Darnell Savage, the Pack's other #1 pick, will likely be on the field more this season than Gary, as he steps right into a starting role at safety. It's likely he'll be on a pitch count on Thursday, since he missed the first five practices of camp after getting his wisdom teeth taken out. But over the next few weeks it will be fun to see what a difference an athletic, instinctive safety can have on this defense. He and Adrian Amos should combine to give the Pack infinitely better play at that position that we saw in 2018.

Three other rookies should get a load of opportunities on Thursday night. Cornerback Ka'Dar Hollman will likely be on the field early and often, with injuries slowing King and Josh Jackson, and with Tramon Williams needing to save his legs. The defensive coaches have been impressed with his skills and his ability to stick with receivers off the line of scrimmage. This guy has fought for everything he's ever gotten and he will likely make the most of his opportunity to shine.

Dexter Williams will get a lot of run by default, with hamstring injuries sidelining Jones and Jamal Williams. The Pack has added Corey Grant and Tra Carson to the running back stable in the last couple of weeks, so they'll also get a chance to show why they belong as well. The rookie from Notre Dame seems to be a natural for LaFleur's system and has a real opportunity with the injuries to get off to a running start.

Looking forward to seeing how the wide receiver competition plays out. Will the team keep six or seven? The Packers depth chart currently lists Adams, MVS, Geronimo Allison and Jake Kumerow as the top four--they are all locks to make the roster. The last two or three spots will be claimed by ESB, Trevor Davis, J'Mon Moore, Allen Lazard, Teo Redding, Malik Taylor and tantalizing rookie Darrius Shepherd.  Only Adams figures to be on the sidelines for most of the preseason games. The rest of the guys will be auditioning over the next four weeks.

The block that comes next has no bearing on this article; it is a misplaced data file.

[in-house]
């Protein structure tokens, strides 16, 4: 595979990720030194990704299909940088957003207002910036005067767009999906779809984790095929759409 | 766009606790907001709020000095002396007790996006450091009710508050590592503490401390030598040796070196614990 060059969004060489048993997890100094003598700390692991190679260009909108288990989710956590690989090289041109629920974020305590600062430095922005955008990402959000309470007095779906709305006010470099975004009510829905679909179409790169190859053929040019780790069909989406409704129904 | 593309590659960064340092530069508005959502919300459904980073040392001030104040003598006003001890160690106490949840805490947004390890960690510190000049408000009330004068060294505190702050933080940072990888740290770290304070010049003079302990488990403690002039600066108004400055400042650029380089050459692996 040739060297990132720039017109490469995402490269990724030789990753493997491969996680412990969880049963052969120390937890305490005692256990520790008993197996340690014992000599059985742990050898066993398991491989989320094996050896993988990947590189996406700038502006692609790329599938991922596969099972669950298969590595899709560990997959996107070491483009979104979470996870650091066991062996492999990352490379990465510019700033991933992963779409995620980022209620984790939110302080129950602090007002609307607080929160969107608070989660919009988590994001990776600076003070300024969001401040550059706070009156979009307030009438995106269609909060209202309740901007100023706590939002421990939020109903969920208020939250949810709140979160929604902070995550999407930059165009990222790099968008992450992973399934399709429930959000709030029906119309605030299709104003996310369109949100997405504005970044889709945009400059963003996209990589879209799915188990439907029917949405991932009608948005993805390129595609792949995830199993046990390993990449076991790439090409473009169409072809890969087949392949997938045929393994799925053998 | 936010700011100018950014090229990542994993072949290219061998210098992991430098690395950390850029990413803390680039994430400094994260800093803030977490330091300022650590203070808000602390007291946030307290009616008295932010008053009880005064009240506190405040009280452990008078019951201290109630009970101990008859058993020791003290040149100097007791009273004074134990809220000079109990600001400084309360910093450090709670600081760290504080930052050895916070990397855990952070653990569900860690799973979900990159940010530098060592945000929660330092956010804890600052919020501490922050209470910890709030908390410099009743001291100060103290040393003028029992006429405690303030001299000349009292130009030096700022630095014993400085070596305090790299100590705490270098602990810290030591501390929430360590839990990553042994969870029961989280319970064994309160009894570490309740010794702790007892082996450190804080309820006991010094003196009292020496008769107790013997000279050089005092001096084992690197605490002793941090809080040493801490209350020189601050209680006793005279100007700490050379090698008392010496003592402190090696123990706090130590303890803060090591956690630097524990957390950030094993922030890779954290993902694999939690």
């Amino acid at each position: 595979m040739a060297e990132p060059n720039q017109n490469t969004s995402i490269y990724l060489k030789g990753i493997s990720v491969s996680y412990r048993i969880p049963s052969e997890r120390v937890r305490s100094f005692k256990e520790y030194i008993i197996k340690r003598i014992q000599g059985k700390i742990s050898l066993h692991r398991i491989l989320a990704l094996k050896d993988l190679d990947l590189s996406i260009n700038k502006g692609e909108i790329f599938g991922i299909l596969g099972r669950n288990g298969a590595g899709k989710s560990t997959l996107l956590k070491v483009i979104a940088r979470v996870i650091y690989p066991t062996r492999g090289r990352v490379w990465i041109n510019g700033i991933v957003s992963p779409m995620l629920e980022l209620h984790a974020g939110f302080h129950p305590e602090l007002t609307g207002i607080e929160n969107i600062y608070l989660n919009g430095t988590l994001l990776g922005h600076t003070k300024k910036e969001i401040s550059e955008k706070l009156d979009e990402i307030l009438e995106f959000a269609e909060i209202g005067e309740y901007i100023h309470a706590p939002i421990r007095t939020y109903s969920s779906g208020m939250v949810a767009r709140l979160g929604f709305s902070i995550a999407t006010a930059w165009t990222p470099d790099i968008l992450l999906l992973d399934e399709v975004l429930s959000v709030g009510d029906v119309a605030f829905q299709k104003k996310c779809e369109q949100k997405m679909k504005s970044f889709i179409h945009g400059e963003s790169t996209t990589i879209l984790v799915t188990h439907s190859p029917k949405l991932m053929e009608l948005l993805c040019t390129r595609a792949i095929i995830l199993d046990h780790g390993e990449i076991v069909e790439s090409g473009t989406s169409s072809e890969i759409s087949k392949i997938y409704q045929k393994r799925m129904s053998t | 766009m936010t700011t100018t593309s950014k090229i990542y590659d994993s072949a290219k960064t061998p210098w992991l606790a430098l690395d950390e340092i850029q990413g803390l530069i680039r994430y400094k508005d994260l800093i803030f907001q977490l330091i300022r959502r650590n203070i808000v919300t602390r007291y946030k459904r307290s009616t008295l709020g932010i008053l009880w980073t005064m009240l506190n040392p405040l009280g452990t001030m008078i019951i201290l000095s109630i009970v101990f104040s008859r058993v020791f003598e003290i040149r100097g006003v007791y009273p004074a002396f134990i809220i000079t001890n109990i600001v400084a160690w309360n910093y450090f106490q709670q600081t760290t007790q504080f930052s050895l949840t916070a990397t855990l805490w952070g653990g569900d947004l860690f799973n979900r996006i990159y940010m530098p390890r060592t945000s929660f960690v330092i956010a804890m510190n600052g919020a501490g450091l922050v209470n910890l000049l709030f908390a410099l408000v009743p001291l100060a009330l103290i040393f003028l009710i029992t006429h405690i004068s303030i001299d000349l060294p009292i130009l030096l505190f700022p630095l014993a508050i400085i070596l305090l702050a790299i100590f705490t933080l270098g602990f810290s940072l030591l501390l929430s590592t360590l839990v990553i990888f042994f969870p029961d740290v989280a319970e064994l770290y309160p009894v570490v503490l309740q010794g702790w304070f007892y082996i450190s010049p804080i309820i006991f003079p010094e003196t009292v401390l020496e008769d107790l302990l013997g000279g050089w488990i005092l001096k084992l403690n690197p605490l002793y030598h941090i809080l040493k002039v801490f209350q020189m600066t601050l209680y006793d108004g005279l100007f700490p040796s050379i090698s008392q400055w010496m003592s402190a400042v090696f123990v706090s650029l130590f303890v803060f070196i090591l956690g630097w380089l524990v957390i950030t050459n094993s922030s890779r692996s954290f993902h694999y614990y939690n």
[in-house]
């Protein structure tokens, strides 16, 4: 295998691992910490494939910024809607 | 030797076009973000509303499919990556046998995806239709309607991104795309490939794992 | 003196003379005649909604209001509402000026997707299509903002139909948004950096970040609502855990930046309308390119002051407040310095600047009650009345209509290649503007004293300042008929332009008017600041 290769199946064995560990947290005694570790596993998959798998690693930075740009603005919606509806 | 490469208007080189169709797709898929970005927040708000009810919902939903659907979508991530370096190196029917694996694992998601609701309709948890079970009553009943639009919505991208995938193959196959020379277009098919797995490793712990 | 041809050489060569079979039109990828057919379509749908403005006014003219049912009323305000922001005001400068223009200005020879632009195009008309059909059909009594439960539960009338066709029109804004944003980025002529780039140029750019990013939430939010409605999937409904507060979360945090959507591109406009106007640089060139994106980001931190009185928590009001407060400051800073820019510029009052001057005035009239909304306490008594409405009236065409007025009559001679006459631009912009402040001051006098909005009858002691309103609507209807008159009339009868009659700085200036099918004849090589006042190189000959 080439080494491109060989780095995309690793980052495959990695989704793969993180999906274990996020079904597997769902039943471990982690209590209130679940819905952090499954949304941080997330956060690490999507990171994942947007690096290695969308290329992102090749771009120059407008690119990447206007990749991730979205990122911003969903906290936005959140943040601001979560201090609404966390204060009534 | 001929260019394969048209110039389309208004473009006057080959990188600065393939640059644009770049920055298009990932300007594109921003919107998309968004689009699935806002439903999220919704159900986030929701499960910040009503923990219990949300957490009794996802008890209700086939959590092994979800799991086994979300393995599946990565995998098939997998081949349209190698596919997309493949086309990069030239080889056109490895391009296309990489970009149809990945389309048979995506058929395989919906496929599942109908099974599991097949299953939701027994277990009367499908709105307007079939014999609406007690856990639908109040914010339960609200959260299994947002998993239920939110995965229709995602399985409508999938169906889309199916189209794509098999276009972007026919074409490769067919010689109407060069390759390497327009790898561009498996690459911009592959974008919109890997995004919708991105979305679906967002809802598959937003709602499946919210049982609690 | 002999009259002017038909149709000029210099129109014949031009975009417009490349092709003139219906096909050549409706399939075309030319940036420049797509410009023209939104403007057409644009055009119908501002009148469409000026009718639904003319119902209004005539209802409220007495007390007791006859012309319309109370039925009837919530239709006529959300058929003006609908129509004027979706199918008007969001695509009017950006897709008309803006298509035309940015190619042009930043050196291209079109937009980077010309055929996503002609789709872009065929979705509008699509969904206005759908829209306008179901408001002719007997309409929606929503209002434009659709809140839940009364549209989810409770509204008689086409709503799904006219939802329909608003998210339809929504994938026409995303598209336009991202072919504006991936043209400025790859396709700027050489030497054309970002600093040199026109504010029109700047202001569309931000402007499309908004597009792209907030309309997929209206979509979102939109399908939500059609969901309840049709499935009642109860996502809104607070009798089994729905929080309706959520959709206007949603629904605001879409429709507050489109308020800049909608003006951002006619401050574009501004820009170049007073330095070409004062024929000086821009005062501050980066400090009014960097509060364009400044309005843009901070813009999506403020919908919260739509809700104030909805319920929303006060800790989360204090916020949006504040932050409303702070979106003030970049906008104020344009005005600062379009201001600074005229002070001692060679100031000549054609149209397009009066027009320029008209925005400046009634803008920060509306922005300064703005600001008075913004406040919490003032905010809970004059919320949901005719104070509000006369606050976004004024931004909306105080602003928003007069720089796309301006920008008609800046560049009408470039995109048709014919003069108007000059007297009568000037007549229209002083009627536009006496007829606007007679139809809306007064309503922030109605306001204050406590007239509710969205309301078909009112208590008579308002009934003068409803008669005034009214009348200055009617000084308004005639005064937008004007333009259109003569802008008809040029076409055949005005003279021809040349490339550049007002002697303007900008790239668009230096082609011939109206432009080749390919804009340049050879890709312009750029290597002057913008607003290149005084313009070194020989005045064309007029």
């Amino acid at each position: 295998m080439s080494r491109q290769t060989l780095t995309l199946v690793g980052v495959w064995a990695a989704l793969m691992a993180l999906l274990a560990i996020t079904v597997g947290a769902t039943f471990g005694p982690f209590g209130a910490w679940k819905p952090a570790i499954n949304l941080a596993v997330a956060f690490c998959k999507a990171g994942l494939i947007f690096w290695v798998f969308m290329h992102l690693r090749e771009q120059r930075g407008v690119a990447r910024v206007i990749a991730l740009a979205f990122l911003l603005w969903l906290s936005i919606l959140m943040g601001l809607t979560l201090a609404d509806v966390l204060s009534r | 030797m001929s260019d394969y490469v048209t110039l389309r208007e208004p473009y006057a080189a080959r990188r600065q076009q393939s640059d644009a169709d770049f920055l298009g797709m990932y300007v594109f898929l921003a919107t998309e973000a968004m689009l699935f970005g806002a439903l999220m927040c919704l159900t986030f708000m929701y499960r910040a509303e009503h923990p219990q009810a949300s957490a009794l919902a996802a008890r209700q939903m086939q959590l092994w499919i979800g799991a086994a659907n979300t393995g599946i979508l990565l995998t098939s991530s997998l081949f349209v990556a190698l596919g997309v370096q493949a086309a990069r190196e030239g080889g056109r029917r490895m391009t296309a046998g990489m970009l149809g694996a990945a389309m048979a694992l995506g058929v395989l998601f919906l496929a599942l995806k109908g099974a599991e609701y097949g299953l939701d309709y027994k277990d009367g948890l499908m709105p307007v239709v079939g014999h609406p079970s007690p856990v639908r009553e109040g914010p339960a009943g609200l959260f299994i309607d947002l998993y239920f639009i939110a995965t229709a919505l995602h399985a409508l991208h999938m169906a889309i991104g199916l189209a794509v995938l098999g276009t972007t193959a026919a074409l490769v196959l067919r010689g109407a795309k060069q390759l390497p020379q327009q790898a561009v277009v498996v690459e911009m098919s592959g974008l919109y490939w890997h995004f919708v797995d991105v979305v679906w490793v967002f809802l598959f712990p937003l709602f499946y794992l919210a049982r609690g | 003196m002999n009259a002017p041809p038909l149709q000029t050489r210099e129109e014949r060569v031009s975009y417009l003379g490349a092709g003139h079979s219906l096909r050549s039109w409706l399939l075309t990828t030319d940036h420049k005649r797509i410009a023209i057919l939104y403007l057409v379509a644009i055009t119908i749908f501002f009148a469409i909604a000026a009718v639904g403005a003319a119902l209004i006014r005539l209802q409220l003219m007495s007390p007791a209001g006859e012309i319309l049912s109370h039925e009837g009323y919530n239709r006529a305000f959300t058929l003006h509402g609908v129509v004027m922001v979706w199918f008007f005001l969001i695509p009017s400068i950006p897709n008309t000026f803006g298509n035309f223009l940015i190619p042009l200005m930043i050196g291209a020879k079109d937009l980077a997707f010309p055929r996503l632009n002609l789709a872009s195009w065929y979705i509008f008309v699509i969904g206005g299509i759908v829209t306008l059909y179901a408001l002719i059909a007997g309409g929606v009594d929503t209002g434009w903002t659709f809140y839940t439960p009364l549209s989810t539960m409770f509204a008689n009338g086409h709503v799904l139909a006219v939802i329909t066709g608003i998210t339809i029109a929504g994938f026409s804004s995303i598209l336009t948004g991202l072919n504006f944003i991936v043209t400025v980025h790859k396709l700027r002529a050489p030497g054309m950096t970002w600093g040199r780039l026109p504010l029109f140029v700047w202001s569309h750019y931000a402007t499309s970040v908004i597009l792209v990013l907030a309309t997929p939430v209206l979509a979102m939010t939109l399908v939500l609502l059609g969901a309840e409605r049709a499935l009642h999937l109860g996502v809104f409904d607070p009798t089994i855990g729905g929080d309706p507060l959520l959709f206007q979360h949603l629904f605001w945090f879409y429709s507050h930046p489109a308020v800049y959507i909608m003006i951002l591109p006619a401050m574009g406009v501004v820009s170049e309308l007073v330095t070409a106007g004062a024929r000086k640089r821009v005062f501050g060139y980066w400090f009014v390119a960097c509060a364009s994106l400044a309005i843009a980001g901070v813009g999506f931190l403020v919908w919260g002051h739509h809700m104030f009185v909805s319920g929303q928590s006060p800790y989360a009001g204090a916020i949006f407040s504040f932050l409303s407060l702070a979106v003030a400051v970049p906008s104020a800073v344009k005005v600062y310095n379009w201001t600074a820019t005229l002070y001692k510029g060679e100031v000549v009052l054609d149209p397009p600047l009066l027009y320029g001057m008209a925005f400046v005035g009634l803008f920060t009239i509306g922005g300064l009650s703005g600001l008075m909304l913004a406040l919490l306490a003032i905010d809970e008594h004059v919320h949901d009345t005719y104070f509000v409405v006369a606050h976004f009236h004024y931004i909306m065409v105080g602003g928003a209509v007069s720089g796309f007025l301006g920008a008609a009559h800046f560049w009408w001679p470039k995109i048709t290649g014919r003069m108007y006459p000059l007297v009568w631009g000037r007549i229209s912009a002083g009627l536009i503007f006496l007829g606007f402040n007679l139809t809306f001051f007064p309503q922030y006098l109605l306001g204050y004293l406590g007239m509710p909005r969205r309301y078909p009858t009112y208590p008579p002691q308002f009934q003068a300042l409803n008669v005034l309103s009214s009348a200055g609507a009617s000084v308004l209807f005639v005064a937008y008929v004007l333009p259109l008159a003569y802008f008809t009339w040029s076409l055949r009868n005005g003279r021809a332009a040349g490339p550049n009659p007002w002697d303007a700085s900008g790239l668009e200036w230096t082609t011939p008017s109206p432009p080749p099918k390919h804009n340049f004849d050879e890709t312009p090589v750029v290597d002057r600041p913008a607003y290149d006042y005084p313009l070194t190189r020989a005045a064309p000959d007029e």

Barring injuries ahead of him, Jace Sternberger doesn't figure to be a major contributor in 2019. While he could be the starter next season, his one season of major college football will likely cause him to have a slightly longer learning curve. Jimmy Graham, Marcedes Lewis and Robert Tonyan all figure to get more snaps this season and I am fully aboard the Tonyan bandwagon. I wouldn't be surprised if, by midseason, he's the most productive guy of the group.

There's plenty to watch on the offensive line as well. With Bakhtiari likely wearing a cap for most of the month, we'll find out if the Pack has a capable backup at left tackle. Both Alex Light and Jason Spriggs will get the chance to show whether they're up to it. Guard play will also be fun to watch with newly minted free agent Billy Turner entrenched at right guard and rookie Elgton Jenkins battling Lane Taylor for the left guard spot. Also looking forward to seeing Cole Madison get his reps, after his one-year hiatus from football.

Other things to watch on the offensive side of the ball: much has been made about how the fullback will be featured in this offense. Danny Vitale has pretty much locked down the job and as a kid who caught 135 passes at Northwestern, expect him to be a much more featured part of the offense than John Kuhn was in his glory days. Also, the backup QB job is up for grabs between DeShone Kizer and Tim Boyle. Here's hoping one of them stands out and provides us some peace of mind that there's a capable understudy ready, in case the unthinkable happens.